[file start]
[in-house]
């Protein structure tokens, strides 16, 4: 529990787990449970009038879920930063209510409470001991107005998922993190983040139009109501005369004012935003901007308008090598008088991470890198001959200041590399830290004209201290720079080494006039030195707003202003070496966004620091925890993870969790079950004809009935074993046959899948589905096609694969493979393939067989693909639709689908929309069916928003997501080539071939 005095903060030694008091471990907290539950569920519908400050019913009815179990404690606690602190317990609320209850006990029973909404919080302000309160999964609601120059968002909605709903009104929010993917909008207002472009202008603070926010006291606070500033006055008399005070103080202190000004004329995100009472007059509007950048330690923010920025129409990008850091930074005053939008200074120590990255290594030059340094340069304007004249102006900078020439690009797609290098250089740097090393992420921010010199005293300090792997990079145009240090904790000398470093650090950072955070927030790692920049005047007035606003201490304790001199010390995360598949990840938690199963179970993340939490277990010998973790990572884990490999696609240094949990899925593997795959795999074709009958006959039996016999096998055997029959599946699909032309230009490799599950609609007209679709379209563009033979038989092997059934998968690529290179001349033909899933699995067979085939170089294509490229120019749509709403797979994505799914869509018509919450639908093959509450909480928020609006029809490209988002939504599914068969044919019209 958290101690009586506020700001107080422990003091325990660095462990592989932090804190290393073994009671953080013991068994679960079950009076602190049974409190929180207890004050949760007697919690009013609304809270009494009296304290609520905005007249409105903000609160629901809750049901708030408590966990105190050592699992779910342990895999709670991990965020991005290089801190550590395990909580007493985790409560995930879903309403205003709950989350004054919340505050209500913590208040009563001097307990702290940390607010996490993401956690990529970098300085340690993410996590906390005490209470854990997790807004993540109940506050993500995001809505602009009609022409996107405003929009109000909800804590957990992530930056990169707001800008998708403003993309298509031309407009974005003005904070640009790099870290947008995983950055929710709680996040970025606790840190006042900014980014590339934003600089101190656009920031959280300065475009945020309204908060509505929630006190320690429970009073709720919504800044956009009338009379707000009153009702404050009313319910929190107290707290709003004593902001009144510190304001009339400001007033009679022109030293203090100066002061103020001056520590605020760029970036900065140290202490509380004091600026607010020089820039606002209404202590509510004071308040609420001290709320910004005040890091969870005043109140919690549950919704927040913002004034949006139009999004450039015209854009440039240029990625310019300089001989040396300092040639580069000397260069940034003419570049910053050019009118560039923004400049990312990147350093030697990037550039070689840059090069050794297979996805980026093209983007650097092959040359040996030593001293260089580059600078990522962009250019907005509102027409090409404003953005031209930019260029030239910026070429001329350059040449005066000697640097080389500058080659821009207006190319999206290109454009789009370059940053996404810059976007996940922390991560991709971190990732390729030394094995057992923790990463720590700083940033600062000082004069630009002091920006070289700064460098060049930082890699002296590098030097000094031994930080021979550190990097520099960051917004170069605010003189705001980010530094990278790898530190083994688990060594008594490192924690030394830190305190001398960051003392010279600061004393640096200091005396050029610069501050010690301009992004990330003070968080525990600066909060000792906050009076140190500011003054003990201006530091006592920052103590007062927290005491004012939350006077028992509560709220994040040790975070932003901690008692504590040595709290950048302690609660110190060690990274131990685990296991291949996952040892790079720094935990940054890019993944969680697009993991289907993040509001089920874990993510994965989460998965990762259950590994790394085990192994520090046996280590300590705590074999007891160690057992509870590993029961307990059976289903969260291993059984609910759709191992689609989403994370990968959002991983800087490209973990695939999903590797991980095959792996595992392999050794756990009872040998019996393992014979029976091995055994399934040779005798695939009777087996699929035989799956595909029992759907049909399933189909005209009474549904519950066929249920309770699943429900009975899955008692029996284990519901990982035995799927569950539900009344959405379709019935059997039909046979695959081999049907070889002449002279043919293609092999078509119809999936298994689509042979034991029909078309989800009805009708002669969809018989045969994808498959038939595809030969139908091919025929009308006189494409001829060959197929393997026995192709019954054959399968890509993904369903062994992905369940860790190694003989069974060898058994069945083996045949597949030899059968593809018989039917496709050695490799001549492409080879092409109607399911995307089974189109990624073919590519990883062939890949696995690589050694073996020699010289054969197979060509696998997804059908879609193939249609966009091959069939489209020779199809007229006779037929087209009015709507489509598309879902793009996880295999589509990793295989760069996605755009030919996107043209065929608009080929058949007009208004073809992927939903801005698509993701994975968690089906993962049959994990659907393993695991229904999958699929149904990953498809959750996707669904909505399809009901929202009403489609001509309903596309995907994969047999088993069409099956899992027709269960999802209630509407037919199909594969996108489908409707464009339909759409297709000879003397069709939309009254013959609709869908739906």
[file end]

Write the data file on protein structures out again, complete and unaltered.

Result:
[in-house]
């Protein structure tokens, strides 16, 4: 529990787990449970009038879920930063209510409470001991107005998922993190983040139009109501005369004012935003901007308008090598008088991470890198001959200041590399830290004209201290720079080494006039030195707003202003070496966004620091925890993870969790079950004809009935074993046959899948589905096609694969493979393939067989693909639709689908929309069916928003997501080539071939 005095903060030694008091471990907290539950569920519908400050019913009815179990404690606690602190317990609320209850006990029973909404919080302000309160999964609601120059968002909605709903009104929010993917909008207002472009202008603070926010006291606070500033006055008399005070103080202190000004004329995100009472007059509007950048330690923010920025129409990008850091930074005053939008200074120590990255290594030059340094340069304007004249102006900078020439690009797609290098250089740097090393992420921010010199005293300090792997990079145009240090904790000398470093650090950072955070927030790692920049005047007035606003201490304790001199010390995360598949990840938690199963179970993340939490277990010998973790990572884990490999696609240094949990899925593997795959795999074709009958006959039996016999096998055997029959599946699909032309230009490799599950609609007209679709379209563009033979038989092997059934998968690529290179001349033909899933699995067979085939170089294509490229120019749509709403797979994505799914869509018509919450639908093959509450909480928020609006029809490209988002939504599914068969044919019209 958290101690009586506020700001107080422990003091325990660095462990592989932090804190290393073994009671953080013991068994679960079950009076602190049974409190929180207890004050949760007697919690009013609304809270009494009296304290609520905005007249409105903000609160629901809750049901708030408590966990105190050592699992779910342990895999709670991990965020991005290089801190550590395990909580007493985790409560995930879903309403205003709950989350004054919340505050209500913590208040009563001097307990702290940390607010996490993401956690990529970098300085340690993410996590906390005490209470854990997790807004993540109940506050993500995001809505602009009609022409996107405003929009109000909800804590957990992530930056990169707001800008998708403003993309298509031309407009974005003005904070640009790099870290947008995983950055929710709680996040970025606790840190006042900014980014590339934003600089101190656009920031959280300065475009945020309204908060509505929630006190320690429970009073709720919504800044956009009338009379707000009153009702404050009313319910929190107290707290709003004593902001009144510190304001009339400001007033009679022109030293203090100066002061103020001056520590605020760029970036900065140290202490509380004091600026607010020089820039606002209404202590509510004071308040609420001290709320910004005040890091969870005043109140919690549950919704927040913002004034949006139009999004450039015209854009440039240029990625310019300089001989040396300092040639580069000397260069940034003419570049910053050019009118560039923004400049990312990147350093030697990037550039070689840059090069050794297979996805980026093209983007650097092959040359040996030593001293260089580059600078990522962009250019907005509102027409090409404003953005031209930019260029030239910026070429001329350059040449005066000697640097080389500058080659821009207006190319999206290109454009789009370059940053996404810059976007996940922390991560991709971190990732390729030394094995057992923790990463720590700083940033600062000082004069630009002091920006070289700064460098060049930082890699002296590098030097000094031994930080021979550190990097520099960051917004170069605010003189705001980010530094990278790898530190083994688990060594008594490192924690030394830190305190001398960051003392010279600061004393640096200091005396050029610069501050010690301009992004990330003070968080525990600066909060000792906050009076140190500011003054003990201006530091006592920052103590007062927290005491004012939350006077028992509560709220994040040790975070932003901690008692504590040595709290950048302690609660110190060690990274131990685990296991291949996952040892790079720094935990940054890019993944969680697009993991289907993040509001089920874990993510994965989460998965990762259950590994790394085990192994520090046996280590300590705590074999007891160690057992509870590993029961307990059976289903969260291993059984609910759709191992689609989403994370990968959002991983800087490209973990695939999903590797991980095959792996595992392999050794756990009872040998019996393992014979029976091995055994399934040779005798695939009777087996699929035989799956595909029992759907049909399933189909005209009474549904519950066929249920309770699943429900009975899955008692029996284990519901990982035995799927569950539900009344959405379709019935059997039909046979695959081999049907070889002449002279043919293609092999078509119809999936298994689509042979034991029909078309989800009805009708002669969809018989045969994808498959038939595809030969139908091919025929009308006189494409001829060959197929393997026995192709019954054959399968890509993904369903062994992905369940860790190694003989069974060898058994069945083996045949597949030899059968593809018989039917496709050695490799001549492409080879092409109607399911995307089974189109990624073919590519990883062939890949696995690589050694073996020699010289054969197979060509696998997804059908879609193939249609966009091959069939489209020779199809007229006779037929087209009015709507489509598309879902793009996880295999589509990793295989760069996605755009030919996107043209065929608009080929058949007009208004073809992927939903801005698509993701994975968690089906993962049959994990659907393993695991229904999958699929149904990953498809959750996707669904909505399809009901929202009403489609001509309903596309995907994969047999088993069409099956899992027709269960999802209630509407037919199909594969996108489908409707464009339909759409297709000879003397069709939309009254013959609709869908739906």